Spécialités de la MaisonBy American Friends of France & Christine Schwartz Hartley
Season 3 Episode 62
Originally published in 1940, this collection of recipes from Hollywood celebrities, artists, and socialites, has recently been re-published in all its retro charm. You'll find recipes from the likes of Charlie Chaplin, Katharine Hepburn, and Noel Coward, along with such antiquated offerings as pigeon pie, liver burgers, and jellied consommé with caviar. Can these recipes deliver in the 21st century A&K Test Kitchen?
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This cookbook promises easy, short, no-fuss recipes that are truly fun to make, not to mention tasty conversation starters. But when I first read through this book, I wondered how to make them. So many of the recipes contain little, if any, instruction or measurements. It calls for a little bit of this and a little bit of that. I wasn’t sure how it would all turn out.
In addition to the recipes we made on our big cook day, I tested several extra recipes at home as part of the overall test of the book. I made Italian spaghetti, coq au vin and crumpets. The crumpets were okay. The other two…not so much.
The book is full of recipes that call for prepared sauces and dips using mayonnaise or sour cream. And lots of cooking in butter. It doesn’t even tell you how much – just fry it up. A sign of the times, I suppose.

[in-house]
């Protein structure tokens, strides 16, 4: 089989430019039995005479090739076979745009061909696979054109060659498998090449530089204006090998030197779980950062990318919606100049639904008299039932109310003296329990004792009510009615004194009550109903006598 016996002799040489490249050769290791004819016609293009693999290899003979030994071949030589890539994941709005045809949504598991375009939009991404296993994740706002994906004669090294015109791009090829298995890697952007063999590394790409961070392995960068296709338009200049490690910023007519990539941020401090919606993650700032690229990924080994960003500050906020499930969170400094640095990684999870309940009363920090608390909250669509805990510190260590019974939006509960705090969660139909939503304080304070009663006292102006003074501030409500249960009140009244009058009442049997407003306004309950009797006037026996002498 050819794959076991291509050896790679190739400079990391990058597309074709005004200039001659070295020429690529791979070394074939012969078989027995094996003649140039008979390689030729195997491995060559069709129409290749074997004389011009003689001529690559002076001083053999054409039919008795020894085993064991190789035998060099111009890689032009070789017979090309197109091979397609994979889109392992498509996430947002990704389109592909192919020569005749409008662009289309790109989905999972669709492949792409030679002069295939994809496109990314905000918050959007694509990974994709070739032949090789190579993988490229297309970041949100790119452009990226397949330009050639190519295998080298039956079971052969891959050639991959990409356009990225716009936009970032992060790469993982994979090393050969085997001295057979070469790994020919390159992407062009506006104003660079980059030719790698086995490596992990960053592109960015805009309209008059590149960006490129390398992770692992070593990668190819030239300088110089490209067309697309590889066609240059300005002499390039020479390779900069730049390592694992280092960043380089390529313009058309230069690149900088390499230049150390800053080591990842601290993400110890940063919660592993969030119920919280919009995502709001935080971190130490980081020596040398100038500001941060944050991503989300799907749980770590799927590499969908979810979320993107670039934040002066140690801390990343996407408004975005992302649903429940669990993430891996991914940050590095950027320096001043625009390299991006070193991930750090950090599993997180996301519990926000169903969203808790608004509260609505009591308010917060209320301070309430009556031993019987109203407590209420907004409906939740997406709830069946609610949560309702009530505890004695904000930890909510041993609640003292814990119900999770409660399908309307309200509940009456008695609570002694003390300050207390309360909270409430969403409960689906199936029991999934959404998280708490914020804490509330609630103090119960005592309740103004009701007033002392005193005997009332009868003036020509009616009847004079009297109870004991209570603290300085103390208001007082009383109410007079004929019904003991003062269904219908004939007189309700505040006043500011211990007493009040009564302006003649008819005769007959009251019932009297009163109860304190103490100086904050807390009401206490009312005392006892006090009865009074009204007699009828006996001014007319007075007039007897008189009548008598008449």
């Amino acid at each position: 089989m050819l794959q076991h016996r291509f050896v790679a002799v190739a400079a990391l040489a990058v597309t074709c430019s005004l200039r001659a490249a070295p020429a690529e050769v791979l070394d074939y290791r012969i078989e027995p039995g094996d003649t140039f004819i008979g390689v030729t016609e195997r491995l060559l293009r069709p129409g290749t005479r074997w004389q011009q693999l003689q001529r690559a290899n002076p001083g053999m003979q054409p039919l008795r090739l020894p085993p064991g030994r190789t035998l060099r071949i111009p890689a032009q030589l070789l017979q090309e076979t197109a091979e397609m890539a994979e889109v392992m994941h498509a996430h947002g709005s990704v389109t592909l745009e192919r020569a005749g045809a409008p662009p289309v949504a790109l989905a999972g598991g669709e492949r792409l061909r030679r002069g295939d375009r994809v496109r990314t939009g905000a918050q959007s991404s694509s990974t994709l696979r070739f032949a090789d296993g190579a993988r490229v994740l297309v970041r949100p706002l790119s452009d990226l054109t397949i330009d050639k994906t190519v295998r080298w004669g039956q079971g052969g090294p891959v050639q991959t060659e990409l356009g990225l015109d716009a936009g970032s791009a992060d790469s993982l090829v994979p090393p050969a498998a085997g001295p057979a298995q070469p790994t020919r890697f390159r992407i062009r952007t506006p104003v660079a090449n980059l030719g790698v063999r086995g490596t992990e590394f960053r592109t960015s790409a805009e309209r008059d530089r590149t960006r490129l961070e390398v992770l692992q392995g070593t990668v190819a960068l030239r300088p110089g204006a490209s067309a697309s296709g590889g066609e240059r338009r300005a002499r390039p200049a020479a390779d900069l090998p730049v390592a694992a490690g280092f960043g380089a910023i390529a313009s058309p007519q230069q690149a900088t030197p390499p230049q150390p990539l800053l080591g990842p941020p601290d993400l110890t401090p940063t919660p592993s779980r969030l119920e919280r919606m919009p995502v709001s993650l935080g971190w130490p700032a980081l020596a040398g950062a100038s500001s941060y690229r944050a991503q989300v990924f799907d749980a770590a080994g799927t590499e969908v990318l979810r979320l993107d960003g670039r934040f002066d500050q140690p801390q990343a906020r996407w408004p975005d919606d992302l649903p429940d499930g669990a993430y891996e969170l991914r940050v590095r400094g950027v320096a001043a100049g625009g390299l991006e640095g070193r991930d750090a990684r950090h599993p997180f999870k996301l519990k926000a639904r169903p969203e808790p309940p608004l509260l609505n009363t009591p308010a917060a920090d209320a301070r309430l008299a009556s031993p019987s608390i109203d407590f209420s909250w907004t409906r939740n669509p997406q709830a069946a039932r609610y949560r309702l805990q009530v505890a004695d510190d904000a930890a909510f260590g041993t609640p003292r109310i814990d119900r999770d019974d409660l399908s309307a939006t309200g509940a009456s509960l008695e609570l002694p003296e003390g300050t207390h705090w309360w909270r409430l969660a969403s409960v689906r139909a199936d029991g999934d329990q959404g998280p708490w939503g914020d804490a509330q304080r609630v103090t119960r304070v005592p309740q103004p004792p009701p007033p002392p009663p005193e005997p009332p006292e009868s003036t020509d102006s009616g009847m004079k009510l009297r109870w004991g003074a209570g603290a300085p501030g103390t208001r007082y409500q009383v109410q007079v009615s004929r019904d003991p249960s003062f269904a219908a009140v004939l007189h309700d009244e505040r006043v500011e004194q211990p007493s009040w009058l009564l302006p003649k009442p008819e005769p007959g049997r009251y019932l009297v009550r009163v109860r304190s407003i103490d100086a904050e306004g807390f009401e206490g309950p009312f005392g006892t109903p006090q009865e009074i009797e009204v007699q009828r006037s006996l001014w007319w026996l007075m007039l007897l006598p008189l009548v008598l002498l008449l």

Graydon Carter, the editor of Vanity Fair magazine, wrote the forward to the current edition. He points out that the dishes are not necessarily healthy by today’s standards, but a lot of the contributors lived well into their nineties. I thought that was a good point. Maybe we are all a little uptight about the things we eat today. Maybe sometimes you just have to have a drink, eat some butter, and have some fun.
While I did enjoy being taken back in time to old Hollywood and reading some of the stories, I don’t think that many of these celebrities were so great in the kitchen. If you are a Hollywood history buff or are interested in reading about the way some people used to eat, maybe this book is for you. It’s definitely an interesting read. It reminds me of parties that my parents used to have. Let’s just say I’m glad I wasn’t an adult in my parents’ era! I have to take a pass on this book.
On the outside and flipping through the pages, this cookbook is so cute with all its retro images. I loved that a lot of the recipes come from famous old school celebrities like Katharine Hepburn, Charlie Chapman, Salvador Dali. Is this really what they used to cook?
It is interesting to read how people back in the 1940s ate, and it did make me appreciate the different cooking styles and all the fresh ingredients we have available today.
In advance of our big cook day, I made a few additional recipes to test this book at home, including the lentil soup, the oatmeal cookies, and the pecan pie. They were all slightly odd. Let’s just say I had to do a lot of my own finessing to make some of these recipes work out.